Stranger still is the likeness of 'Renouncer' with The Velvet Underground's
'Sister Ray', itself a ghost story, but perhaps oddest of all is the
instrumental 'Easter Island', which brilliantly segues into the title
track to close the album. With its clawing discordant guitar-playing
and metronomic beat, it actually sounds like Joy Division's 'Atrocity
This US singer songwriter has found herself compared to among others
Amy Winehouse although so far as I can make out Sara Jackson Holman
hasn't either much in the way of visible tattoos or a significant
vodka habit. Her music is also compared to Feist (remember Feist?)
and more accurately Adele, whose sense of drama and soaring melodic
power she does share, and on this, her second album, her measured
piano playing and occasionally heartfelt lyricism and vocal are the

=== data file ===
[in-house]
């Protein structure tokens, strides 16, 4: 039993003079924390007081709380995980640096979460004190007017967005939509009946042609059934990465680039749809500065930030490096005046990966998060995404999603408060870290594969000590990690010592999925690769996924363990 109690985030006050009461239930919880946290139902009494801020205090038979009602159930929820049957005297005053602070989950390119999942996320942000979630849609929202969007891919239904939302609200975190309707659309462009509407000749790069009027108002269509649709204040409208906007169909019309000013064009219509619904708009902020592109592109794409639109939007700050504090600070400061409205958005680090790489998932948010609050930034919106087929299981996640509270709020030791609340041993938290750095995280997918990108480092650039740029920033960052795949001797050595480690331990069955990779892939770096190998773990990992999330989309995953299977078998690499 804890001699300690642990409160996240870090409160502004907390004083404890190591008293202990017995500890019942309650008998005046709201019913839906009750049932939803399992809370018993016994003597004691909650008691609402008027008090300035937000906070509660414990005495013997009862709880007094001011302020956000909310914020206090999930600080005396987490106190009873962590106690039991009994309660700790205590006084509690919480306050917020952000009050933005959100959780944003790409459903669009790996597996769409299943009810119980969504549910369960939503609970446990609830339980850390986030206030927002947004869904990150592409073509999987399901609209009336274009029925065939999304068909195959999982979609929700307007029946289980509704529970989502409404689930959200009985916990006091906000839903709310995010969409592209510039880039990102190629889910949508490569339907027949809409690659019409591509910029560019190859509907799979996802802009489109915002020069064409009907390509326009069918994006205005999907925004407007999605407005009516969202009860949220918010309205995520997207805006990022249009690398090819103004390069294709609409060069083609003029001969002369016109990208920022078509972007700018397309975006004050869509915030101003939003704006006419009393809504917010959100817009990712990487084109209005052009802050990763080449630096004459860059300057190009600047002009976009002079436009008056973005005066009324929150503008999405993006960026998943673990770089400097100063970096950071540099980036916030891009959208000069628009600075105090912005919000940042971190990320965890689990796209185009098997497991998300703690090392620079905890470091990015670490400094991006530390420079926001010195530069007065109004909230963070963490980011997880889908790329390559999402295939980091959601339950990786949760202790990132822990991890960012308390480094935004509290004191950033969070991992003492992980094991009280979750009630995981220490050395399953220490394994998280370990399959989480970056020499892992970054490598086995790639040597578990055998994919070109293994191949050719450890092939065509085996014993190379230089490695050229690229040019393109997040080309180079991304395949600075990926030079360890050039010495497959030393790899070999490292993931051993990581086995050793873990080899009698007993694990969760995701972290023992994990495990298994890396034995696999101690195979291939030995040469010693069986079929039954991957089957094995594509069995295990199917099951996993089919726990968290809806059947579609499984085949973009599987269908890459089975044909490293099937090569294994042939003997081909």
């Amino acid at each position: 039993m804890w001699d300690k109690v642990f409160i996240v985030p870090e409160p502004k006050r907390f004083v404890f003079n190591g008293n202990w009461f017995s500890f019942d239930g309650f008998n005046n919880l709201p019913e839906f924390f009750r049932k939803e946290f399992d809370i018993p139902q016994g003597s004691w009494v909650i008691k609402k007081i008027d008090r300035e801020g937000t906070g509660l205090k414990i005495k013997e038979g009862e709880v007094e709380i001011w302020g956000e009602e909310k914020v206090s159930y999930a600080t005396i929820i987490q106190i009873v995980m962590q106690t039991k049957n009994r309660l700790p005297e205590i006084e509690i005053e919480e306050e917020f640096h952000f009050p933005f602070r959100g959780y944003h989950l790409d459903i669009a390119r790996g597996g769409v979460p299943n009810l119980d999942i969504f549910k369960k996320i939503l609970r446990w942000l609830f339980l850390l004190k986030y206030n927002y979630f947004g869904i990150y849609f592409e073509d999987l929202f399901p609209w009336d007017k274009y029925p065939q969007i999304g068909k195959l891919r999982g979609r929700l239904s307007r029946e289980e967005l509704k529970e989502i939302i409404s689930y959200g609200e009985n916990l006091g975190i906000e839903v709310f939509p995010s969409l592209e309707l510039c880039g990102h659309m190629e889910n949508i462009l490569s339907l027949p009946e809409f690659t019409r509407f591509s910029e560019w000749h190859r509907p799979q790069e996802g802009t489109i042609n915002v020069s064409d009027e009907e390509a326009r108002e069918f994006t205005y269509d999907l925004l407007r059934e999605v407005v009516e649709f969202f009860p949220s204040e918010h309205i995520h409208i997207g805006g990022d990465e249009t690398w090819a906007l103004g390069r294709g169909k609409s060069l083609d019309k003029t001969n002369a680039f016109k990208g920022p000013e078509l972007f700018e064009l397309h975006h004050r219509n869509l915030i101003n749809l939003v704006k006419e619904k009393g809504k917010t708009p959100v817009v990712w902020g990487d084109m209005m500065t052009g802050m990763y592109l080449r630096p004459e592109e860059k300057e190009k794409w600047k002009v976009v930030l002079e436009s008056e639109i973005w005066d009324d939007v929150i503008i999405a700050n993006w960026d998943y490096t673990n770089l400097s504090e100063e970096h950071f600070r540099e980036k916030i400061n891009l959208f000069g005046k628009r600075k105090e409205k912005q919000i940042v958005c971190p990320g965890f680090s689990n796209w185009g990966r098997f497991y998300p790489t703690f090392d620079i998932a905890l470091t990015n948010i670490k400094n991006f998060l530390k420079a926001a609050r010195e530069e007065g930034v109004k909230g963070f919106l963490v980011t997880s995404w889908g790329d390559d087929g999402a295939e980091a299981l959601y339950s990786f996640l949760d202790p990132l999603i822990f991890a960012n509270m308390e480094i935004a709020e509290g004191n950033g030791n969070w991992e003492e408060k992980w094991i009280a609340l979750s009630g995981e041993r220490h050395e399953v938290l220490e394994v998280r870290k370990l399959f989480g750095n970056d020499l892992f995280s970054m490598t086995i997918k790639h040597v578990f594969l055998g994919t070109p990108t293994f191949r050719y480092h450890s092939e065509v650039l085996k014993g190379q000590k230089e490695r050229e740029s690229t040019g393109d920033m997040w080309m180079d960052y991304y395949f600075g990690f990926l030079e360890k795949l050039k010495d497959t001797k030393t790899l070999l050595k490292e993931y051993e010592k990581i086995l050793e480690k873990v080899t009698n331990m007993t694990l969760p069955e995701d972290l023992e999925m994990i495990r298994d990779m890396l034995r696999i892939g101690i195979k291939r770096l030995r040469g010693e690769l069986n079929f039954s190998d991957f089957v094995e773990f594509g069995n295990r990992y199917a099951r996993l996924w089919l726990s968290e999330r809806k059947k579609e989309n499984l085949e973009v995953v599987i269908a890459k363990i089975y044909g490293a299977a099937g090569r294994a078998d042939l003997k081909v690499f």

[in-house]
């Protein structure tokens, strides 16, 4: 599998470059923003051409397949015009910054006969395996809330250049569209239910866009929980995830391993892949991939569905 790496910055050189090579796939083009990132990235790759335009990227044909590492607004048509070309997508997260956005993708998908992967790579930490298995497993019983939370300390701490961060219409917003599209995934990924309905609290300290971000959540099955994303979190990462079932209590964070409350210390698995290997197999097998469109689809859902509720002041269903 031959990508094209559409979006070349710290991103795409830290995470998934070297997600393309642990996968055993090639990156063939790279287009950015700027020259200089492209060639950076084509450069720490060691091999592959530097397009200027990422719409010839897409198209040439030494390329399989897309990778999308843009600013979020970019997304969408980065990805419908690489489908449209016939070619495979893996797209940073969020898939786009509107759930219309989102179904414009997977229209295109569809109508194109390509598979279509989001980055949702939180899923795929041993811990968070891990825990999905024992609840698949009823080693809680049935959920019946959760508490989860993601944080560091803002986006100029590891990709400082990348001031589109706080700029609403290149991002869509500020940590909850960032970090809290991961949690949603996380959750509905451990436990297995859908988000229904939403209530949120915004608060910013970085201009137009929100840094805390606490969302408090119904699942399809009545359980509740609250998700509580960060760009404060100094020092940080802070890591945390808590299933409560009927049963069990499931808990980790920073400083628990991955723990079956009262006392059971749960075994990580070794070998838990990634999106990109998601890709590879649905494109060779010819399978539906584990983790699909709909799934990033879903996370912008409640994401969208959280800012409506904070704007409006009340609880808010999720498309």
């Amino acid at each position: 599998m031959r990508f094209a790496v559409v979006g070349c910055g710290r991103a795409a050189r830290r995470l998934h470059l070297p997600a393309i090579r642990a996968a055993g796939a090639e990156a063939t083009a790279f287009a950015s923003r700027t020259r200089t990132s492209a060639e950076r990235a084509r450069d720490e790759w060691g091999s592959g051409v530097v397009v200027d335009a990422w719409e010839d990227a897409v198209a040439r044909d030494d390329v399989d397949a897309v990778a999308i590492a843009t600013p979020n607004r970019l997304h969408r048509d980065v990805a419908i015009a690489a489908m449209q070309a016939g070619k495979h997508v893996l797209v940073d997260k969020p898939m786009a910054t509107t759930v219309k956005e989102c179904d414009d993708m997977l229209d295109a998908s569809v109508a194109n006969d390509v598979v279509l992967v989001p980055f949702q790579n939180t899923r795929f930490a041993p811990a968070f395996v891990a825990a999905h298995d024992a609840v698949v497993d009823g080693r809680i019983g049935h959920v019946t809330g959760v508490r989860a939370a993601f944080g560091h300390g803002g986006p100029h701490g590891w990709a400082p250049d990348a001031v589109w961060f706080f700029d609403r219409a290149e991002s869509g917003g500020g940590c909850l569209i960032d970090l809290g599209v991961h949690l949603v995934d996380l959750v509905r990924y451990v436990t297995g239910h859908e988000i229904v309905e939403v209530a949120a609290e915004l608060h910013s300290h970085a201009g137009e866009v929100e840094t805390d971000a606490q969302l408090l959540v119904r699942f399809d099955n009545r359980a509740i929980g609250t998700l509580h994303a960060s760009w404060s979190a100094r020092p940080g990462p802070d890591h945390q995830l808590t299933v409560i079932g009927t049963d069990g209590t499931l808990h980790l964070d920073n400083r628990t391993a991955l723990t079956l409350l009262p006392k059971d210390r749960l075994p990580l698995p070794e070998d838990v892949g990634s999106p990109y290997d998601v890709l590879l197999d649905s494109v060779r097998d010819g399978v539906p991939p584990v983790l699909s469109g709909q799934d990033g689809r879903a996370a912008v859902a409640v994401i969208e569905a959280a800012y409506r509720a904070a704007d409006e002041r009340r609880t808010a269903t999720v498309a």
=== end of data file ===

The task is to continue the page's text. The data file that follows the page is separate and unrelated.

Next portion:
marks of a quite real talent. 'Come By Fire' is the track that provides
a useful introduction to the softly poised balladry that is gaining
her quite an amount of attention over the pond, while 'Do I Make It
Look Easy' has a soul rhythm at its core that in other hands could
turn into a full-on brass and slap bass funk workout without much
difficulty. 'Empty Arms' with its electronica backing and air of mild
gloom recalls Dido in one of her more wistful moments (a more accurate
comparison than mentioning the late Amy) while 'Risk It All' takes
on an Urban vibe, the bass notes slamming out of the speakers in a
way that might leave Sara's piano a little redundant, although as
the album progresses both Sara and her backing musicians tread the
Classic/Modern line with adept confidence, and the songs weave their